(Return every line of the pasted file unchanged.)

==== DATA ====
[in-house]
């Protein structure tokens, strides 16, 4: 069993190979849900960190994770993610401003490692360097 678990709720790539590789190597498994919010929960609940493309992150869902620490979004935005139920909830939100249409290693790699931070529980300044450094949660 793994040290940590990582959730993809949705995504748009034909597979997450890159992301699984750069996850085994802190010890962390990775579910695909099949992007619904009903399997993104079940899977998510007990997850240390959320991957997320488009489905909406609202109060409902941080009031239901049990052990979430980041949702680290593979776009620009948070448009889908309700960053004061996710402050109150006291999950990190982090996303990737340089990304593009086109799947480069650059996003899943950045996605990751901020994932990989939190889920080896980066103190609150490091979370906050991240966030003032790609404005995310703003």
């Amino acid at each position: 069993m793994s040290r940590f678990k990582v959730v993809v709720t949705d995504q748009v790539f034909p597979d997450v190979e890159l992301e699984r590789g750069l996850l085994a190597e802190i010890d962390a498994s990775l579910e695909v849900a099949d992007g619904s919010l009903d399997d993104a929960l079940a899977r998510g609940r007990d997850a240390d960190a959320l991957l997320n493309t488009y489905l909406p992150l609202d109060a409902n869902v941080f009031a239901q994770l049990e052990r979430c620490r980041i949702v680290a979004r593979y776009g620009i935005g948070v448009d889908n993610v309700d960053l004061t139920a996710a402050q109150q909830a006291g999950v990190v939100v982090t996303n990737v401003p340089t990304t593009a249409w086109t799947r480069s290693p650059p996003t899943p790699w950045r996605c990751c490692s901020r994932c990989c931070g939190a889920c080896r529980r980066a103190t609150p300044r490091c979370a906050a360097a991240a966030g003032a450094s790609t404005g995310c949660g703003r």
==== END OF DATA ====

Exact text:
[in-house]
């Protein structure tokens, strides 16, 4: 069993190979849900960190994770993610401003490692360097 678990709720790539590789190597498994919010929960609940493309992150869902620490979004935005139920909830939100249409290693790699931070529980300044450094949660 793994040290940590990582959730993809949705995504748009034909597979997450890159992301699984750069996850085994802190010890962390990775579910695909099949992007619904009903399997993104079940899977998510007990997850240390959320991957997320488009489905909406609202109060409902941080009031239901049990052990979430980041949702680290593979776009620009948070448009889908309700960053004061996710402050109150006291999950990190982090996303990737340089990304593009086109799947480069650059996003899943950045996605990751901020994932990989939190889920080896980066103190609150490091979370906050991240966030003032790609404005995310703003």
């Amino acid at each position: 069993m793994s040290r940590f678990k990582v959730v993809v709720t949705d995504q748009v790539f034909p597979d997450v190979e890159l992301e699984r590789g750069l996850l085994a190597e802190i010890d962390a498994s990775l579910e695909v849900a099949d992007g619904s919010l009903d399997d993104a929960l079940a899977r998510g609940r007990d997850a240390d960190a959320l991957l997320n493309t488009y489905l909406p992150l609202d109060a409902n869902v941080f009031a239901q994770l049990e052990r979430c620490r980041i949702v680290a979004r593979y776009g620009i935005g948070v448009d889908n993610v309700d960053l004061t139920a996710a402050q109150q909830a006291g999950v990190v939100v982090t996303n990737v401003p340089t990304t593009a249409w086109t799947r480069s290693p650059p996003t899943p790699w950045r996605c990751c490692s901020r994932c990989c931070g939190a889920c080896r529980r980066a103190t609150p300044r490091c979370a906050a360097a991240a966030g003032a450094s790609t404005g995310c949660g703003r």